First of all, remember that C declarations reflect the type of an *expression* (i.e., declaration mimics use).

For example, if you have a pointer to an integer, and you want to access the integer value being pointed to, you *dereference* the pointer with the unary `*`

operator, like so:

```
int x = *p;
```

The type of the *expression* `*p`

is `int`

, so the declaration of the pointer `p`

is

```
int *p;
```

Now suppose you have an array of pointers to `int`

; to access any specific integer value, you subscript into the array to find the correct pointer and dereference the result:

```
int x = *a_of_p[i];
```

The subscript operator `[]`

has higher precedence than the unary `*`

operator, so the expression `*a_of_p[i]`

is parsed as `*(a_of_p[i])`

; we're dereferencing the result of the expression `a_of_p[i]`

. Since the type of the *expression* `*a_of_p[i]`

is `int`

, the declaration of the array is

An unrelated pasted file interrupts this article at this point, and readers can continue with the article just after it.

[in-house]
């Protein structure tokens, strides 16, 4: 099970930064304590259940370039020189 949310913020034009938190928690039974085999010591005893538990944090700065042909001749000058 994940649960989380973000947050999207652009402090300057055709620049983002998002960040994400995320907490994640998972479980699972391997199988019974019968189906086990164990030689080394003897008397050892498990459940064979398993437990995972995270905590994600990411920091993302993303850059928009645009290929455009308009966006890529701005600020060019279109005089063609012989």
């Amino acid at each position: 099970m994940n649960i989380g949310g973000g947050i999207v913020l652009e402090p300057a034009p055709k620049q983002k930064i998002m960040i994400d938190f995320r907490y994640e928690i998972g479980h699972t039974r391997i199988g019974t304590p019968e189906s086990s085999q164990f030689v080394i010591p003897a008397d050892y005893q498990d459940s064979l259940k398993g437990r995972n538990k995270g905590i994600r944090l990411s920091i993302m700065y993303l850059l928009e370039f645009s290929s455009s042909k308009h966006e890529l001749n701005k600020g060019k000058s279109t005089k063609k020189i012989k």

```
int *a_of_p[N];
```

Now flip that around; instead of an array of pointers to `int`

, you have a pointer to an array of `int`

. To access a specific integer value, you must dereference the pointer *first* and then subscript the result:

```
int x = (*p_to_a)[i];
```

Since `[]`

has higher precedence than `*`

, we must use parentheses to force the grouping of operators so that the subscript is applied to the *result* of the expression `*p_to_a`

. Since the type of the expression `(*p_to_a)[i]`

is `int`

, the declaration is

```
int (*p_to_a)[N];
```

When you see a declaration that looks a bit hairy, start with the leftmost identifier and work your way out, remembering that `[]`

and `()`

have higher precedence than `*`

, so `*a[]`

is an array of pointer, `(*a)[]`

is a pointer to an array, `*f()`

is a function returning a pointer, and `(*f)()`

is a pointer to a function:

```
x -- x
(*x) -- is a pointer
(*x)[N] -- to an N-element array
int (*x)[N] -- of int
x -- x
x[N] -- is an N-element array
*x[N] -- of pointer
int *x[N]; -- to int.
```